Towards Numerical Simulation of Offshore Wind Turbines Using Anisotropic Mesh Adaptation

  • L. DouteauEmail author
  • L. Silva
  • H. Digonnet
  • T. Coupez
  • D. Le Touzé
  • J.-C. Gilloteaux
Part of the Springer Tracts in Mechanical Engineering book series (STME)


In the context of reducing the cost of floating wind energy, predicting precisely the loads applied on structures and their response is essential. As the simulation of floating wind turbines requires the representation of both complex geometries and phenomena, several techniques have been developed. The wake generated by the aerodynamic loads experienced and the tower can be modeled using methodologies inherited from onshore wind simulation, and coupled with a hydrodynamic codes that were most of the time developed for the oil and gas industry. This work proposes a methodology for the simulation of a single or several turbines with an exact representation of the geometries involved, targeting an accurate evaluation of loads. The software library used is ICI-tech, developed at the High Performance Computing Institute (ICI) of Centrale Nantes. A single computational mesh is used, where every phase is defined through level-set functions. The Navier–Stokes (NS) equations are solved in the Variational MultiScale (VMS) formalism using finite element discretization and a monolithic approach. A coupling with an automatic and anisotropic adaptation procedure guarantees the good representation of the geometries immersed. The adaptation allows the simulation of phenomena with very different orders of magnitude, e.g. aerodynamics around blades and waves propagation. The reduction of the number of points in the mesh and the massive parallelization of the code are also necessary for wind turbine simulation.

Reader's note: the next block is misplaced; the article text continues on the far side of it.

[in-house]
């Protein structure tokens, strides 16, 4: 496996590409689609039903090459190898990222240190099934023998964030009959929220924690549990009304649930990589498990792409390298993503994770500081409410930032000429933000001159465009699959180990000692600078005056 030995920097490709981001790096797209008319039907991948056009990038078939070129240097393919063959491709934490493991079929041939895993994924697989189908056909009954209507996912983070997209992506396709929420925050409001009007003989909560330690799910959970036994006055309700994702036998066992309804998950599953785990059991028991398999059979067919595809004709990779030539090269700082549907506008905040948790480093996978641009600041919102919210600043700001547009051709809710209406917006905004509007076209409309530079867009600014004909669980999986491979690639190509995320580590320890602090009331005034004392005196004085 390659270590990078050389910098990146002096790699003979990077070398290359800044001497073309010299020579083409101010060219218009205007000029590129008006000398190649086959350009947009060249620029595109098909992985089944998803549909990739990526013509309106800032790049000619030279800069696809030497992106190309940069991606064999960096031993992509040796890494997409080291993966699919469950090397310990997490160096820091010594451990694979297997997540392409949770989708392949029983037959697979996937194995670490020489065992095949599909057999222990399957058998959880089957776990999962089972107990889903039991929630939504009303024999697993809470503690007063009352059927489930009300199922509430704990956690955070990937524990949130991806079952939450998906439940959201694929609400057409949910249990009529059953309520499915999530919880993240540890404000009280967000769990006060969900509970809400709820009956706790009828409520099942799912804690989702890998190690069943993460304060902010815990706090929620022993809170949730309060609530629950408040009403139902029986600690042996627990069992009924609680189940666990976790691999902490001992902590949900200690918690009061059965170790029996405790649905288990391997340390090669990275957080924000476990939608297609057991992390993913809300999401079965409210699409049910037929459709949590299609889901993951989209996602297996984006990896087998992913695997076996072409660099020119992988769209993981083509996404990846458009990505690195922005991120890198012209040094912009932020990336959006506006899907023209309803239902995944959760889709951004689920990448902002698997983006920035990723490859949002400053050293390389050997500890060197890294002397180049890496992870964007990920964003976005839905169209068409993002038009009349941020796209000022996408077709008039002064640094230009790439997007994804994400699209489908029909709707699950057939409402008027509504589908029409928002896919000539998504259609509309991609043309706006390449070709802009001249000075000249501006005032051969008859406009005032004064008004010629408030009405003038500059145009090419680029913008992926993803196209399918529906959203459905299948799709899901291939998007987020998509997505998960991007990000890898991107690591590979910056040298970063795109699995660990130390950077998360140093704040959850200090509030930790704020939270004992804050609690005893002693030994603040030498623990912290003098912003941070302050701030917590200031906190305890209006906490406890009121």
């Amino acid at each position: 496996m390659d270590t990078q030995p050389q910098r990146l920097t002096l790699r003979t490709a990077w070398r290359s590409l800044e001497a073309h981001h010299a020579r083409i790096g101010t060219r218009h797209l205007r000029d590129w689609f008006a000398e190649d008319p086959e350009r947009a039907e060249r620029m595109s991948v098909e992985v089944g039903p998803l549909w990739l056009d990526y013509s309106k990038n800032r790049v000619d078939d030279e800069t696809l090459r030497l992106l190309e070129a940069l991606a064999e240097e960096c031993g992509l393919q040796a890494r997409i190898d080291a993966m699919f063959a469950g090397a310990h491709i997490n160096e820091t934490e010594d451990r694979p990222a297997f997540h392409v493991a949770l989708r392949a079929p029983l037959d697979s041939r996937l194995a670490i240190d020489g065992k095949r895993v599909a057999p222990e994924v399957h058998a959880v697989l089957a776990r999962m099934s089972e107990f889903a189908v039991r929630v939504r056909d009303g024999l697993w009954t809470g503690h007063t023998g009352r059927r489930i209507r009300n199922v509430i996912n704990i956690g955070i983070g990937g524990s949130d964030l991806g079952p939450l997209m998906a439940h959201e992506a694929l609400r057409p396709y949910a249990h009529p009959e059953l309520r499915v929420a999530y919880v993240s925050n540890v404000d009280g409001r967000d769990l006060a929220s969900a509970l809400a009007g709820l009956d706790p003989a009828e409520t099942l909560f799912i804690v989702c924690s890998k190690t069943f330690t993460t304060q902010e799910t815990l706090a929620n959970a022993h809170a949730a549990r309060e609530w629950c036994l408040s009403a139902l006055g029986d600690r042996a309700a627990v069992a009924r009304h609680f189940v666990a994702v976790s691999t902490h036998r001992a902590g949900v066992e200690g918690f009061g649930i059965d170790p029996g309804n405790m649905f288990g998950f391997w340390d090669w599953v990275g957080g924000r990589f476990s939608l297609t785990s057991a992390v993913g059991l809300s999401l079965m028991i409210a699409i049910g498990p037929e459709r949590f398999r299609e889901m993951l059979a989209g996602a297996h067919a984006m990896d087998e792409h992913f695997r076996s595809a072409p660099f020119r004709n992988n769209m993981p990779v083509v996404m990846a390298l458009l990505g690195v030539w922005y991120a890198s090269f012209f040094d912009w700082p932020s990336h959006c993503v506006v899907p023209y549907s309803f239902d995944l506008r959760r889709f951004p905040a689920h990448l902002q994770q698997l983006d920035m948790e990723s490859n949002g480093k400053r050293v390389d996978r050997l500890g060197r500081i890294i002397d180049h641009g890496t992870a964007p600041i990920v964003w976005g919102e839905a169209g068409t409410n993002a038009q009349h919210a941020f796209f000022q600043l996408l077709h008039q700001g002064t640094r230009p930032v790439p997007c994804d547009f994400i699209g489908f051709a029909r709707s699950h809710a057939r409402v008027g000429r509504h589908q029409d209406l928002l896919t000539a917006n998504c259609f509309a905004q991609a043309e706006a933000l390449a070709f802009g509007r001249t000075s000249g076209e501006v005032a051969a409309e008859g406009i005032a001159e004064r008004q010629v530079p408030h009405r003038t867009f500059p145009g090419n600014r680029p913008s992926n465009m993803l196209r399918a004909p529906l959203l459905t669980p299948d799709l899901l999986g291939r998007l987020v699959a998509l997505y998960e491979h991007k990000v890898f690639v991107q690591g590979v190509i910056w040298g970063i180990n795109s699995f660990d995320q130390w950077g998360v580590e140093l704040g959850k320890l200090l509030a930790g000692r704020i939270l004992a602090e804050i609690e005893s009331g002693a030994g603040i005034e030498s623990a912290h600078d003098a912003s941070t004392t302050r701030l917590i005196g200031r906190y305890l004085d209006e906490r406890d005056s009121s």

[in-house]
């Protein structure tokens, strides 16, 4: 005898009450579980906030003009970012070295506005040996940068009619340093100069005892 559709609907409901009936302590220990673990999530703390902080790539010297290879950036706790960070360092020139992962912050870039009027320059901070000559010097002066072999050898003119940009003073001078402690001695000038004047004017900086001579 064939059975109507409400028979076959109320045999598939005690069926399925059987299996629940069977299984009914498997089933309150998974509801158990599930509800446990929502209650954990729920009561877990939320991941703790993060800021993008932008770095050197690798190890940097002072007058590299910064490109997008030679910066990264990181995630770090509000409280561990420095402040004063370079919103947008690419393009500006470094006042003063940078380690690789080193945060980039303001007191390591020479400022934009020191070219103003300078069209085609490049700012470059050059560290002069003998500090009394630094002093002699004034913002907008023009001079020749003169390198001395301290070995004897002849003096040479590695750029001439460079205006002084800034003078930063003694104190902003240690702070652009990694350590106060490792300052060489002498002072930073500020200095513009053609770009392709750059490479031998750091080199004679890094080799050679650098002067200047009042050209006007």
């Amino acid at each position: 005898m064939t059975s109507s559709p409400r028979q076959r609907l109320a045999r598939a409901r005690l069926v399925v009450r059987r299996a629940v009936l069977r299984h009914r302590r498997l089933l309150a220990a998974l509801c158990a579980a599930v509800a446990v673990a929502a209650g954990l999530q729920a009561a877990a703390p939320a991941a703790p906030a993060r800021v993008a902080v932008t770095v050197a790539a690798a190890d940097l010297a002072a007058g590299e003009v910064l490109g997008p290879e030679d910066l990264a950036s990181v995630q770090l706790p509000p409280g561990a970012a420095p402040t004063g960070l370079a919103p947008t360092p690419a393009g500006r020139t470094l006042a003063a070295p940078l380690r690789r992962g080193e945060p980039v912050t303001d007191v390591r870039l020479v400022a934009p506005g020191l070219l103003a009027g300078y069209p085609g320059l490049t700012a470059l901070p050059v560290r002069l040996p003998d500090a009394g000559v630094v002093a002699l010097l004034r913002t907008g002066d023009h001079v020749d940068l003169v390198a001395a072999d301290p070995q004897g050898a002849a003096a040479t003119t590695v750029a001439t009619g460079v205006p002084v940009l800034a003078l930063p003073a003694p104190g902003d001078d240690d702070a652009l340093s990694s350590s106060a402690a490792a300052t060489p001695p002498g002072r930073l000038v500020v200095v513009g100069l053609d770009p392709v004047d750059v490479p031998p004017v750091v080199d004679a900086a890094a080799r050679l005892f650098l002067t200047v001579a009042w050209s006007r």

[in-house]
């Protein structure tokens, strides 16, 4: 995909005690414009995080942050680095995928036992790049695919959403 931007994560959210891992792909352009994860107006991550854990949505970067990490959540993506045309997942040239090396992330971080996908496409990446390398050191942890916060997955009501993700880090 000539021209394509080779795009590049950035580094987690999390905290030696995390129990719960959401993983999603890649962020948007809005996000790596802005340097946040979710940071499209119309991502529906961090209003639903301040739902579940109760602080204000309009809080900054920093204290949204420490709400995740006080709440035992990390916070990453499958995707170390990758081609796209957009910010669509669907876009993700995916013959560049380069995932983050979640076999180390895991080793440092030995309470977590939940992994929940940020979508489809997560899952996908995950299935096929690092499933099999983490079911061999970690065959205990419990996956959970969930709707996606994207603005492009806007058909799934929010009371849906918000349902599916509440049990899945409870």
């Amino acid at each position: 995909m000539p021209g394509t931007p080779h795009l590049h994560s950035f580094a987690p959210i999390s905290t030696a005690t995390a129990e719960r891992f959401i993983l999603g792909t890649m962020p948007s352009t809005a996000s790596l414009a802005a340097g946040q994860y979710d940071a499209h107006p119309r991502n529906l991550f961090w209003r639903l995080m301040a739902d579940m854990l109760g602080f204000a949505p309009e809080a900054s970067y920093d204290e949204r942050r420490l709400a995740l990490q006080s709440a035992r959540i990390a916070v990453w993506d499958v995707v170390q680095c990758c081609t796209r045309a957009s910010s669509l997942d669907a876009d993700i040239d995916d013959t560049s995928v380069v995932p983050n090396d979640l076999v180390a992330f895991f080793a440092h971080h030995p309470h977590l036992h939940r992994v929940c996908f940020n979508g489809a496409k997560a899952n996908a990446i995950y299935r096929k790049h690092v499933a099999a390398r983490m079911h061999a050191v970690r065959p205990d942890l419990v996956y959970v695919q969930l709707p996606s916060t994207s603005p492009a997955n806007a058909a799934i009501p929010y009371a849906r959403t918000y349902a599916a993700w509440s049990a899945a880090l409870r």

Floating wind turbines High performance computing Multiphase Navier–Stokes Anisotropic mesh adaptation 



This work is funded by the WEAMEC (West Atlantic Marine Energy Community), and was performed by using HPC resources of the Centrale Nantes Supercomputing Centre on the cluster Liger and supported by a grant from the Institut de Calcul Intensif (ICI) under the project ID E1611150/2016.


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© Springer Nature Switzerland AG 2019

Authors and Affiliations

  • L. Douteau
    • 1
    Email author
  • L. Silva
    • 1
  • H. Digonnet
    • 1
  • T. Coupez
    • 1
  • D. Le Touzé
    • 2
  • J.-C. Gilloteaux
    • 2
  1. 1.High Performance Computing Institute, Ecole Centrale de NantesNantesFrance
  2. 2.Research Laboratory in Hydrodynamics, Energetics and Atmospheric Environment, Ecole Centrale de NantesNantesFrance

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